People around the world find themselves in the midst of one great, shared experience. Social distancing and large-scalquarantine measures became the norm in the months of March and April for many in the U.S. Colleges and schools stand empty, workplace conversations take place on laptops around kitchen tables or, in many industries, not at all. We spoke with a few of our members whose lives, work and studies have been directly impacted since governments across the U.S. took measures to slow COVID-19’s spread.
Dr. Nyla Ali Khan is a professor at Rose State College, Midwest City, Oklahoma and taught as a Visiting Professor at the University of Oklahoma. Formerly, she was a professor at the University of Nebraska-Kearney. She received her Ph.D. in English Literature and her Masters in Postcolonial Literature and Theory at the University of Oklahoma. Author of several published articles, book reviews and editorials, she has edited Parchment of Kashmir, a collection of essays on Jammu and Kashmir, written four books, including The Fiction of Nationality in an Era of Transnationalism and Islam, Women, and Violence in Kashmir: Between Indian and Pakistan.
How did the COVID-19 issue impact your day-to-day work?
“The transition to the virtual world has not been a cakewalk for everyone. Several people, particularly of my parents’ generation, are not technology friendly but are now having to adapt to talking with friends and family via Skype or Zoom.
“I have several students who are trying to make ends meet in the midst of this unforeseen crisis. Some of them are now working two jobs, so they can pay their bills.
“Others are working hard to support those of their family members who have been furloughed. There are some who don’t have Wifi access or erratic internet connections, and cannot participate in Zoom meetings as efficiently as they would like to. A couple of days ago, one of my students participated in a Zoom meeting from her car, because her entire family was in the house and she couldn’t concentrate. I saw determination and perseverance in these kids. Several of them pushed themselves to meet deadlines and step up to the plate. They learned to see their challenges as opportunities to grow, and, as an academic, I am here for them.
“While the transition to online classes came with its set of challenges, my students did not throw in the towel. On the contrary, they adjusted to their new reality with a newfound confidence. In the last Zoom session with one of my classes earlier today, everyone got a little sentimental while acknowledging how much we had learned from one another. I am glad that my students and I were able to create a safe environment in which we examined our locations of privilege and sought emotional empowerment in order to understand systems that have generated a culture of silence about systemic discrimination. It has been an invaluable educational experience to hear my students make presentations on their intellectual interests in a world transformed by COVID-19.”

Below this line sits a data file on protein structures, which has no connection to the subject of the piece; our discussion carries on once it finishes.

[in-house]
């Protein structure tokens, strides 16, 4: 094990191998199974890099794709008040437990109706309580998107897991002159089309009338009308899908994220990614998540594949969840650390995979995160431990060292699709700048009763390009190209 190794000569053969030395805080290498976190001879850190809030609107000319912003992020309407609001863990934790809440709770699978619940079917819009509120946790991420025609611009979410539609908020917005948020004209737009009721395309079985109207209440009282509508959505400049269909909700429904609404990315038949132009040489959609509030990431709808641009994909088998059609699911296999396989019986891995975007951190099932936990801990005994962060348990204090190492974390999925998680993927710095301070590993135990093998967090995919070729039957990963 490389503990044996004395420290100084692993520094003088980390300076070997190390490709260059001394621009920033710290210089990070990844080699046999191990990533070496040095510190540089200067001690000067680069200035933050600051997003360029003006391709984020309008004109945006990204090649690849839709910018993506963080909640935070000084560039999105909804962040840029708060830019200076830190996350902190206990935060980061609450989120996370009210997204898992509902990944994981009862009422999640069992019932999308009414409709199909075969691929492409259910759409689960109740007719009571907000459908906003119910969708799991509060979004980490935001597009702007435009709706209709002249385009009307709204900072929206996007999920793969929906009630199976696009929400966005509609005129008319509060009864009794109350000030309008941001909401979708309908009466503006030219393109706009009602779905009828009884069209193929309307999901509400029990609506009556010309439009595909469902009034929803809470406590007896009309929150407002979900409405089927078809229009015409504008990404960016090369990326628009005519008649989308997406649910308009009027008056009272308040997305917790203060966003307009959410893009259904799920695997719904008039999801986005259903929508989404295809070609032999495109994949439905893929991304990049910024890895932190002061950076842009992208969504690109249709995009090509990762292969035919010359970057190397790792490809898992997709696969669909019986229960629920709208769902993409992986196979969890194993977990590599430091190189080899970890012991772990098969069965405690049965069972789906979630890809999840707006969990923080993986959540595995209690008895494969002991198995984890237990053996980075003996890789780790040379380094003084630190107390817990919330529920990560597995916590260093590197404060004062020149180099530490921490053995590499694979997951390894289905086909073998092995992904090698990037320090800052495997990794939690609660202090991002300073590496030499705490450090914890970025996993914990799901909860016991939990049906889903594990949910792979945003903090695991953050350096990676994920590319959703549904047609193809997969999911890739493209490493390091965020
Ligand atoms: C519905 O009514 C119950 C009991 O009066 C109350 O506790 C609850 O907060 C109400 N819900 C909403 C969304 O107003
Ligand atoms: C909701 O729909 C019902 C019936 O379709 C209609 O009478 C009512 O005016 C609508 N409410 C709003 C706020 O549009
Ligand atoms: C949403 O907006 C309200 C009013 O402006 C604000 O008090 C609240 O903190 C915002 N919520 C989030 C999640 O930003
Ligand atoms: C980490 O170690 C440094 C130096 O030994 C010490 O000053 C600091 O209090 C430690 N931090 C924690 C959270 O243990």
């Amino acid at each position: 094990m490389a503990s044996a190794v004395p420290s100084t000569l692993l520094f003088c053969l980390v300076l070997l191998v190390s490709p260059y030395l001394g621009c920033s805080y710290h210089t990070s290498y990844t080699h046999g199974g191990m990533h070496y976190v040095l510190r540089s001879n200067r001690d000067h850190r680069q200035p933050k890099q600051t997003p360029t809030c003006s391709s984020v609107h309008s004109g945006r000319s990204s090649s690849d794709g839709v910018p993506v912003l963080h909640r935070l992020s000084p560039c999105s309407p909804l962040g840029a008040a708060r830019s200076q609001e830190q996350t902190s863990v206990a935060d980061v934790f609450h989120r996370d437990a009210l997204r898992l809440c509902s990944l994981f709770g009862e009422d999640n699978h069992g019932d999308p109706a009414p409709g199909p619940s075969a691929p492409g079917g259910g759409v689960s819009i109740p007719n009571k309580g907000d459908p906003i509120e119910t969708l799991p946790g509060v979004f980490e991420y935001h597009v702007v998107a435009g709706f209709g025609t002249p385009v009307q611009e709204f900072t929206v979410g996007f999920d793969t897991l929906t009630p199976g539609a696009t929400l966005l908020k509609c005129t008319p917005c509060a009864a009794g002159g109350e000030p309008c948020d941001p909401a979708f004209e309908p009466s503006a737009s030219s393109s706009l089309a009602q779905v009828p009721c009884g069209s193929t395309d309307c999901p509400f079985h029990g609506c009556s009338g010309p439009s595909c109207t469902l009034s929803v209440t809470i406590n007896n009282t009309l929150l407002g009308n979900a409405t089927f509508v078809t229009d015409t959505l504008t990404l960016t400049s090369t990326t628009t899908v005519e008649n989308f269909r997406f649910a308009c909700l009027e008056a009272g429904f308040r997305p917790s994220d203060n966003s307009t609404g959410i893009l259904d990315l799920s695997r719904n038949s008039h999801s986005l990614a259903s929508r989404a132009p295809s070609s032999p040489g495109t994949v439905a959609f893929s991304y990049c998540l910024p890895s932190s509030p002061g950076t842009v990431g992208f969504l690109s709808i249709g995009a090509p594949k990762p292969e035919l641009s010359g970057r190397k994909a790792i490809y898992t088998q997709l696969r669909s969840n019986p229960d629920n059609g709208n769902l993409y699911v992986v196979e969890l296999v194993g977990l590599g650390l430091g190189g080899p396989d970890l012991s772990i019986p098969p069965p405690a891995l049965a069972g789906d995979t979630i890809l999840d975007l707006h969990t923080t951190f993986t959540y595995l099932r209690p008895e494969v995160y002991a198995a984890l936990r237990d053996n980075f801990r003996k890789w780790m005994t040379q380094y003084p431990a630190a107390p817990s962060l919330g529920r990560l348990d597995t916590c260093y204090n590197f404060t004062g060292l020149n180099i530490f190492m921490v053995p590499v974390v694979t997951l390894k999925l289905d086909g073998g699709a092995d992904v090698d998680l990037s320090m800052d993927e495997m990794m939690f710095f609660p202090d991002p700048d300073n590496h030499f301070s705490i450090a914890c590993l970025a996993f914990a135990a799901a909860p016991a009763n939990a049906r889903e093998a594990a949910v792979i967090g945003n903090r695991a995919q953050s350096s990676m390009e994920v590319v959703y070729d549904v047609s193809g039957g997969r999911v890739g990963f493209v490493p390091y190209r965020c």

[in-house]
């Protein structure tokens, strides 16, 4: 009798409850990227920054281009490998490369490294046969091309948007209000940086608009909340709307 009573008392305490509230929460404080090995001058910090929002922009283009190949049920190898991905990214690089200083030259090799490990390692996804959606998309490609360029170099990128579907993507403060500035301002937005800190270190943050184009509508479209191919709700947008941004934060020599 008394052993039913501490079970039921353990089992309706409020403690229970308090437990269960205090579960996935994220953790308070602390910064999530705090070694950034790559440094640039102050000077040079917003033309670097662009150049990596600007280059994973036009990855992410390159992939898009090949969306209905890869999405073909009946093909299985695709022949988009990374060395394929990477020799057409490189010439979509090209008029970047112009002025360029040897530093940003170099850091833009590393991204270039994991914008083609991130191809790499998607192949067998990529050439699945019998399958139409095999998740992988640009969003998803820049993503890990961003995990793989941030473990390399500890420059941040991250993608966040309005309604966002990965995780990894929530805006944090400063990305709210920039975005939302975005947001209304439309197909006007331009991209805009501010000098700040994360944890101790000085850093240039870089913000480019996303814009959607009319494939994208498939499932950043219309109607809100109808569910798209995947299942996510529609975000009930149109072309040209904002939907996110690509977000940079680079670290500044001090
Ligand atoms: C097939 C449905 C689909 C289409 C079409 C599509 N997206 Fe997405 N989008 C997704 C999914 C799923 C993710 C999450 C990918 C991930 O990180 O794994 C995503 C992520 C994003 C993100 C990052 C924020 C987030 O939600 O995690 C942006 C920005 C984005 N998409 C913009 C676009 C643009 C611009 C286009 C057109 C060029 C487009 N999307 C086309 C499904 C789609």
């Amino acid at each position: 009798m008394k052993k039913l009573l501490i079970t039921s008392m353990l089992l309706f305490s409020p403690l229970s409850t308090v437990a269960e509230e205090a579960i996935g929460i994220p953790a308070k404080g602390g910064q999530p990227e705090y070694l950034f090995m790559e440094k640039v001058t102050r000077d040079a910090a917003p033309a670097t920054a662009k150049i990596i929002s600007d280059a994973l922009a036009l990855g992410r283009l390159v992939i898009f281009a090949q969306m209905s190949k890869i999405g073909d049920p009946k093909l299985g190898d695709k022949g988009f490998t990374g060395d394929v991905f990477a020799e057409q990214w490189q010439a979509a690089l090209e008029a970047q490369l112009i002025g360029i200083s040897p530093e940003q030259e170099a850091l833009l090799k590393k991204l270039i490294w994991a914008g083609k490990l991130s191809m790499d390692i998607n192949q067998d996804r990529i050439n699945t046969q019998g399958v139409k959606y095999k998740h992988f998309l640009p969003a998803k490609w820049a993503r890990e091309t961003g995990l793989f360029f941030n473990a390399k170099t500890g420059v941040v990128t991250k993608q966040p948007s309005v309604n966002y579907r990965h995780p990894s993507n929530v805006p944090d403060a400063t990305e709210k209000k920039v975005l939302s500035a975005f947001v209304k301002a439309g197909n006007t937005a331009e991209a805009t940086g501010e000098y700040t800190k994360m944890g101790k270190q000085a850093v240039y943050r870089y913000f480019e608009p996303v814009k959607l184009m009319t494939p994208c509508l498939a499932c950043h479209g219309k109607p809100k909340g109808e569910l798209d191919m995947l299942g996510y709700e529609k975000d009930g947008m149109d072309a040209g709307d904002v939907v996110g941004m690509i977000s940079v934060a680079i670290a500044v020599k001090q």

Have there been any positives you can point to in terms of new ways of doing business or working that have come during this time?
“In the wake of the outbreak of COVID-19, bewilderment reigns supreme. Self-imposed isolation is the new social order. People are experiencing a loneliness epidemic because of social distancing. Compassion is rarely expressed, because everyone is looking out for her/himself. I have realized that we need a global response not just to COVID-19 but to humanitarian disasters that have followed in its wake. A lot of us focus on big achievements, forgetting that the small moments count as much as the big ones.
“When it comes to my students, I want to be present not just for the big moments, but for the small ones as well. There is potential for meaning in every moment. COVID-19 compels me to rethink perceptions that some of us thought were unquestionable and self-axiomatic.
“During this period, my students and I built bridges and worked with sincerity. We cannot afford to hamper progressive political and social change. We realized more than ever that we cannot afford to section off humanity into various “races” and various “worlds,” because that robs us of our power to prevent disease from destroying the world. In spite of the physical delineation of the boundaries, we all live in one zone. Our hopes, aspirations, fears, and dangers are the same.
“During this period, my students and I realized more than ever that we are all connected by the common bond of humanity, and that we can take control by holding up with dignity and resilience when adversity knocks on our doors.”
In terms of your international activities, how have those been impacted by the past three months?
“All of us are trying to adjust to the unforeseen changes brought about by the onset of COVID-19. Although traveling to other parts of the world has been incredibly difficult, my life has not been devoid of meaning.
“I have continued to write for international periodicals/ publications, and my work on issues of global import has been appearing in print as well as online editions of those publications. I was also interviewed by the Institute of Peace and Diplomatic Studies, Pakistan, which has recently launched a digital live show, “Global Women Insight,” to talk with “inspiring women leaders about their lives, struggles, and leadership.” My interview was watched by an audience comprising people from various parts of the world, particularly South Asia.”